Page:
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Environmentalists urge more comments on PolyMet

ST. PAUL — Environmentalists say the Dayton administration has failed to adequately vet a proposed Iron Range copper-nickel mine and they want thousands of Minnesotans to let state officials know how they feel.

Leaders of a variety of environmental groups told reporters Friday that they fear Minnesotans will think the fight against the PolyMet mine is over after release of a final Environmental Impact Statement a week earlier. However, the public has until 4:30 p.m. Dec. 14 to make one last attempt to stop the mine, they said.

Copper, nickel and other such metals have not been mined in Minnesota, and Steve Morse of Minnesota Environmental Partnership said “this mining is much more risky” than taconite and other mining that has been common for years in the northeastern part of the state.

A preliminary Environmental Impact Statement drew 58,000 comments over three months, and Morse is concerned that in a condensed, one-month comment period it will be hard to get such a response.

Natural Resources Commissioner Tom Landwehr has said that comments must be narrowly focused on whether the report adequately examined the potential environmental consequence of the proposed mine. When he released the environmental report, he said the conclusion was sound when it concluded that the PolyMet operation “would not cause any significant water quality impacts.”

Gov. Mark Dayton plans to decide himself about whether the mine will be allowed to receive the 23 permits it needs to open. If those permits are approved, environmental groups are expected to take the issue to court, further delaying the PolyMet project beyond the decade it already has been in the works.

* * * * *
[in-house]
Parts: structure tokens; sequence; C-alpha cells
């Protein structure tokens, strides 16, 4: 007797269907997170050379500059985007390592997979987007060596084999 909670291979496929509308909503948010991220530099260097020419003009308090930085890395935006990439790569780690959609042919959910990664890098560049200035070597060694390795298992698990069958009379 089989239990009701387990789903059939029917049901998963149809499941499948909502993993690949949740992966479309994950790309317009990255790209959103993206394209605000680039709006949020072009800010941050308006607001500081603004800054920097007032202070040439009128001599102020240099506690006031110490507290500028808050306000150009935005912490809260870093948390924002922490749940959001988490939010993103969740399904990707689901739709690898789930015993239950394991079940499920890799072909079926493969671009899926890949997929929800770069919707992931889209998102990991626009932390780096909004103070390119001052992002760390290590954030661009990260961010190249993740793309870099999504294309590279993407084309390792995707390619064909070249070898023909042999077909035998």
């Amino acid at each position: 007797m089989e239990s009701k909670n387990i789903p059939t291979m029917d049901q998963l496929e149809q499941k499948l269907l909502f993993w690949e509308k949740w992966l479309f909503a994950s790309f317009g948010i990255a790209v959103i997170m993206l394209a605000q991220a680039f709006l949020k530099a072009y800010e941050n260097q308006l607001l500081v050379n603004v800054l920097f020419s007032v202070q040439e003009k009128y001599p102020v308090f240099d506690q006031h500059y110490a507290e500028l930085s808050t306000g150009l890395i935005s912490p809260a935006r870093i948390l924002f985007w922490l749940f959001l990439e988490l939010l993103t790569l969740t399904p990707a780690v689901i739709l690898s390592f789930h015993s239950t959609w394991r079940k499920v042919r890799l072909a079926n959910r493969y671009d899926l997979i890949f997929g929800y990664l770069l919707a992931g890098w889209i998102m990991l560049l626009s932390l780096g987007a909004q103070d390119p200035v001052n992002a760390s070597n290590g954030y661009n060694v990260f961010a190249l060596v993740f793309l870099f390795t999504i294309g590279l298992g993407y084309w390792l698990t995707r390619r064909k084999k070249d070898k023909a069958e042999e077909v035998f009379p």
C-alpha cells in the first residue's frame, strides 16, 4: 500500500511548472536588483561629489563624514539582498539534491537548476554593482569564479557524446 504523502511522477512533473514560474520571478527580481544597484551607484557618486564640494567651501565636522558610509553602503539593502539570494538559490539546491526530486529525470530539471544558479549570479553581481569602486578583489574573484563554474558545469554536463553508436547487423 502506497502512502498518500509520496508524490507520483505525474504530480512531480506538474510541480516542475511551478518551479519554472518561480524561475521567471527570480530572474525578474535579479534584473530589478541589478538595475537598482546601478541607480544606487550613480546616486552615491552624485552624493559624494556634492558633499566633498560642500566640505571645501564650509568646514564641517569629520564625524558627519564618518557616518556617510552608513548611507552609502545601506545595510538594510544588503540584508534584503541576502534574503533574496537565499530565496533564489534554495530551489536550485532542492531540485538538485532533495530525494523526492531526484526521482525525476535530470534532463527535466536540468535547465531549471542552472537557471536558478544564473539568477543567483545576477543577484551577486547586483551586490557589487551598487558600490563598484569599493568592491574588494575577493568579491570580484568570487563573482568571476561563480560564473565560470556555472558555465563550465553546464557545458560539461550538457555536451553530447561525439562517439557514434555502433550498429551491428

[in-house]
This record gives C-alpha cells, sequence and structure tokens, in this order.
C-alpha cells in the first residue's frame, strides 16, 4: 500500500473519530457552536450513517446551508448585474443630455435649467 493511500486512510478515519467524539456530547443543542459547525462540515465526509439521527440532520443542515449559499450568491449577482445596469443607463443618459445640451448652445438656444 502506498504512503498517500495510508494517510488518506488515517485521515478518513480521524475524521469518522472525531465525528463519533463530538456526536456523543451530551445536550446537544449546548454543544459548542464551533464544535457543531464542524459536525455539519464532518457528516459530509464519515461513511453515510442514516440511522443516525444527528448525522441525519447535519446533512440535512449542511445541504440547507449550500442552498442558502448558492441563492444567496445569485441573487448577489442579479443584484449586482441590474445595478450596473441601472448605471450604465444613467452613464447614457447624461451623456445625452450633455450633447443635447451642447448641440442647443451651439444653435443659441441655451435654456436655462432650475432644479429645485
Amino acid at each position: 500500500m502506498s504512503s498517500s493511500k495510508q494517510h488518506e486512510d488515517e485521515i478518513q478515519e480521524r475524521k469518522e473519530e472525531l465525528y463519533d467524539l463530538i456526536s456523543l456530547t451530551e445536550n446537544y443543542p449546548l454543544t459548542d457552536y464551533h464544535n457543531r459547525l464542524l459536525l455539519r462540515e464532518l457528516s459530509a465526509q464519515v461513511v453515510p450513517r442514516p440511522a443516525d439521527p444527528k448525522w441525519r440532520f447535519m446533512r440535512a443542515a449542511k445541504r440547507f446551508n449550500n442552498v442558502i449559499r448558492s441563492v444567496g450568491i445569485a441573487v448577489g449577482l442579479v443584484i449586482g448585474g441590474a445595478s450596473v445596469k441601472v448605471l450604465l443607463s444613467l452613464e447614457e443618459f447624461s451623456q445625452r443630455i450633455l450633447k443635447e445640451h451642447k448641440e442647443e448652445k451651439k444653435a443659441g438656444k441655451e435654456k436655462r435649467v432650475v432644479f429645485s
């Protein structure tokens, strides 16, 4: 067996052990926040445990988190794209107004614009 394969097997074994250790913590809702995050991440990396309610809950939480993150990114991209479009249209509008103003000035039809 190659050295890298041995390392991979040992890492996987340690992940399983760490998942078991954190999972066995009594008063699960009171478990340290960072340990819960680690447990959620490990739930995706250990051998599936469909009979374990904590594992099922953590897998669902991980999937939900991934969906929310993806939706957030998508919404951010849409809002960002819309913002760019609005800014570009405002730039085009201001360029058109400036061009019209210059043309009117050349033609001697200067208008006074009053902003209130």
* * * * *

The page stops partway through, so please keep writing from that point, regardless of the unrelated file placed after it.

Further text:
PolyMet Vice President Bruce Richardson said the environmental report was comprehensive and included plenty of public review and comment already.

“The final Environmental Impact Statement for the PolyMet project reflects 10 years of intensive independent review and analysis showing that the environment will be protected while delivering hundreds of jobs and millions of dollars in economic benefit to the region over a sustained period of time,” Richardson said.

Landwehr said the 3,500-page review is sound. “Obviously, we would not have put out a document we didn’t think was adequate.”

Paula Maccabee of WaterLegacy disagreed.

She said the regulations call for the review to be done independently, but “it relies on poor quality data and unsubstantiated assumptions provided by PolyMet.”

One problem she pointed out is a tailings (waste) holding area left over from a taconite mine at the proposed copper-nickel mine site. It leaks badly, she said, and would continue to do so with toxic waste from the new mine.

Environmental groups also are concerned that the small PolyMet company never has operated a mine and that the company and state have yet to tell taxpayers how they PolyMet would pay for cleanup needed for at least decades after the mine closes.

Landwehr said state law requires the Department of Natural Resources to update a financial review annually to make sure the mine sets aside enough money to provide for any potential cleanup. Dayton has said the cleanup financial question is one of his concerns and promised to do what he can to make sure taxpayers do not foot a cleanup bill.

To comment on environmental review

Comments will be accepted until 4:30 p.m. Dec. 14. They may be emailed to NorthMetFEIS.dnr@state.mn.us or mailed to Lisa Fay, EIS Project Manager, DNR Division of Ecological and Water Resources, Environmental Review Unit, 500 Lafayette Road, Box 25, St. Paul, MN 55155-4025.

Don Davis
Don Davis has been the Forum Communications Minnesota Capitol Bureau chief since 2001, covering state government and politics for two dozen newspapers in the state. Don also blogs at Capital Chatter on Areavoices.
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